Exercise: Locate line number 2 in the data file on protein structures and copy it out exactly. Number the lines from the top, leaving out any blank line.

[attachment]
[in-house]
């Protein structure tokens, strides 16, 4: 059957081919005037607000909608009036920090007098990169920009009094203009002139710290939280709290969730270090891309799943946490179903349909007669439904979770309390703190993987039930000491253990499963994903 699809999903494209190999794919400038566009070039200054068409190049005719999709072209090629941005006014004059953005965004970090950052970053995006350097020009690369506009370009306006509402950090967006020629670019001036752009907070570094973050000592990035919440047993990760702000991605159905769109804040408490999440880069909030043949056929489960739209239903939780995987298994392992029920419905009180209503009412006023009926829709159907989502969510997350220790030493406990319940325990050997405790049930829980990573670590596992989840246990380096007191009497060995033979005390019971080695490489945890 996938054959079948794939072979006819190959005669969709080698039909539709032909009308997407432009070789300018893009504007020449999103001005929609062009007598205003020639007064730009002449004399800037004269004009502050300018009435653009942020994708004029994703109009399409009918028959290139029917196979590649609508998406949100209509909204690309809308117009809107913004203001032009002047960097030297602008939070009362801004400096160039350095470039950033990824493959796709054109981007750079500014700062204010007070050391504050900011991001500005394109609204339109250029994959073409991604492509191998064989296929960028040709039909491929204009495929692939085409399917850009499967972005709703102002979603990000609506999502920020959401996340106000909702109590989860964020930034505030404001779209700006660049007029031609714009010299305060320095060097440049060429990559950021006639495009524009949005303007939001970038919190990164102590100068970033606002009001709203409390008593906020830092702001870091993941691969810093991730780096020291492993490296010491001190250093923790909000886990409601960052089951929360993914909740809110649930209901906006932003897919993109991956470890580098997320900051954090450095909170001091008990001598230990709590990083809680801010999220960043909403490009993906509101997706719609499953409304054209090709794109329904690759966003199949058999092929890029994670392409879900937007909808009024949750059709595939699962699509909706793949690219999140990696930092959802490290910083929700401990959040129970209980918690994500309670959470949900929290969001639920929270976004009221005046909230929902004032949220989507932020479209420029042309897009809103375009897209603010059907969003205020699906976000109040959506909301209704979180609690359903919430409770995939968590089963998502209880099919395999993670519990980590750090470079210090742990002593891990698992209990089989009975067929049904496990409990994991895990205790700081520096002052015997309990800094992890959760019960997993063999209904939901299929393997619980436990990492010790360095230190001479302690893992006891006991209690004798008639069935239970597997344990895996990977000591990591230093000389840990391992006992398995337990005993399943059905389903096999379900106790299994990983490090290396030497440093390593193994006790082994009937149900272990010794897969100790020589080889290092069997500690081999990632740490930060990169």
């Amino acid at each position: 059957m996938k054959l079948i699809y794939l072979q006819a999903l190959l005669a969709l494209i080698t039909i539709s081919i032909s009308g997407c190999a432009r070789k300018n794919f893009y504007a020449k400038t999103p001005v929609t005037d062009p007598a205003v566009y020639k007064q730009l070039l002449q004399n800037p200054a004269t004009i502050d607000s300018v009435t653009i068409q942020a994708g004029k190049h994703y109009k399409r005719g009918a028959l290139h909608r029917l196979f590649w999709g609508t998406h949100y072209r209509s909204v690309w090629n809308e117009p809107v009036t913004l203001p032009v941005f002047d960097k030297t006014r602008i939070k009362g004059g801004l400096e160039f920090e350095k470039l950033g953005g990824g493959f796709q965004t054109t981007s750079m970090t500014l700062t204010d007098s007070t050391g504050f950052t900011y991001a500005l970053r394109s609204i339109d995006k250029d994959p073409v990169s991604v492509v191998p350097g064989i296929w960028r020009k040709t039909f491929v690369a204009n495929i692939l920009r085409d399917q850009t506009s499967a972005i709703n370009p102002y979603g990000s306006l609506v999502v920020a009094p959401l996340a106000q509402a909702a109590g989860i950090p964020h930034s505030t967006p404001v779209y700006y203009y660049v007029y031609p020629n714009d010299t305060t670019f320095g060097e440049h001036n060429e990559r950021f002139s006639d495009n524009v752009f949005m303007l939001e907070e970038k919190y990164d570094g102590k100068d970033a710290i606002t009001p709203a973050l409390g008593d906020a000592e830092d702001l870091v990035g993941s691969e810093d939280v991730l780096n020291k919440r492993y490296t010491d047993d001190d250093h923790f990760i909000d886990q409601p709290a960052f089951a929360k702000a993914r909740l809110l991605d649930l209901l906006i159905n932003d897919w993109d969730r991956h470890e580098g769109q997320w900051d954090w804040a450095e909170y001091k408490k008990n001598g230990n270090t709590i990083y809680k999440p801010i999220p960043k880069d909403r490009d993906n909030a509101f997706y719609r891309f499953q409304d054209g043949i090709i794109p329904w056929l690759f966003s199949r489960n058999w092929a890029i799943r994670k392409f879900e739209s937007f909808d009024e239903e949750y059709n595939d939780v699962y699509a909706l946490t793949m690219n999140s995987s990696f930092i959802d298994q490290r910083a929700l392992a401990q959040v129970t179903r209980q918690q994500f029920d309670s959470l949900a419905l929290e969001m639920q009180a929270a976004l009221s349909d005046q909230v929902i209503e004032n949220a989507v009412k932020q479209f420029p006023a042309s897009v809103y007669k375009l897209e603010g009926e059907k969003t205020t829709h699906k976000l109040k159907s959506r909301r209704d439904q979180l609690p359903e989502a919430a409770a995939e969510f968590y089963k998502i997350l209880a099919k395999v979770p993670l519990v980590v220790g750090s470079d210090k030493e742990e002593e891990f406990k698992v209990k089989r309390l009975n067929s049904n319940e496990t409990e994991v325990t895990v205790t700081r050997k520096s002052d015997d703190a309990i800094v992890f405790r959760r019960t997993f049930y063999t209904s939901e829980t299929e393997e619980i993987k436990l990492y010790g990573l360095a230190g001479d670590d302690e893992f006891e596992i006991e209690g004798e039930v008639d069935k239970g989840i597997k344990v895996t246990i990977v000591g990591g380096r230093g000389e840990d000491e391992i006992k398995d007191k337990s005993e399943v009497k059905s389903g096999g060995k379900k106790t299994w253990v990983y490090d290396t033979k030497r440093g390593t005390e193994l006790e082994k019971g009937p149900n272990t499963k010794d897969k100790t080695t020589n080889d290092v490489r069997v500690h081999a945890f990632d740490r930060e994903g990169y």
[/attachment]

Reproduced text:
């Protein structure tokens, strides 16, 4: 059957081919005037607000909608009036920090007098990169920009009094203009002139710290939280709290969730270090891309799943946490179903349909007669439904979770309390703190993987039930000491253990499963994903 699809999903494209190999794919400038566009070039200054068409190049005719999709072209090629941005006014004059953005965004970090950052970053995006350097020009690369506009370009306006509402950090967006020629670019001036752009907070570094973050000592990035919440047993990760702000991605159905769109804040408490999440880069909030043949056929489960739209239903939780995987298994392992029920419905009180209503009412006023009926829709159907989502969510997350220790030493406990319940325990050997405790049930829980990573670590596992989840246990380096007191009497060995033979005390019971080695490489945890 996938054959079948794939072979006819190959005669969709080698039909539709032909009308997407432009070789300018893009504007020449999103001005929609062009007598205003020639007064730009002449004399800037004269004009502050300018009435653009942020994708004029994703109009399409009918028959290139029917196979590649609508998406949100209509909204690309809308117009809107913004203001032009002047960097030297602008939070009362801004400096160039350095470039950033990824493959796709054109981007750079500014700062204010007070050391504050900011991001500005394109609204339109250029994959073409991604492509191998064989296929960028040709039909491929204009495929692939085409399917850009499967972005709703102002979603990000609506999502920020959401996340106000909702109590989860964020930034505030404001779209700006660049007029031609714009010299305060320095060097440049060429990559950021006639495009524009949005303007939001970038919190990164102590100068970033606002009001709203409390008593906020830092702001870091993941691969810093991730780096020291492993490296010491001190250093923790909000886990409601960052089951929360993914909740809110649930209901906006932003897919993109991956470890580098997320900051954090450095909170001091008990001598230990709590990083809680801010999220960043909403490009993906509101997706719609499953409304054209090709794109329904690759966003199949058999092929890029994670392409879900937007909808009024949750059709595939699962699509909706793949690219999140990696930092959802490290910083929700401990959040129970209980918690994500309670959470949900929290969001639920929270976004009221005046909230929902004032949220989507932020479209420029042309897009809103375009897209603010059907969003205020699906976000109040959506909301209704979180609690359903919430409770995939968590089963998502209880099919395999993670519990980590750090470079210090742990002593891990698992209990089989009975067929049904496990409990994991895990205790700081520096002052015997309990800094992890959760019960997993063999209904939901299929393997619980436990990492010790360095230190001479302690893992006891006991209690004798008639069935239970597997344990895996990977000591990591230093000389840990391992006992398995337990005993399943059905389903096999379900106790299994990983490090290396030497440093390593193994006790082994009937149900272990010794897969100790020589080889290092069997500690081999990632740490930060990169």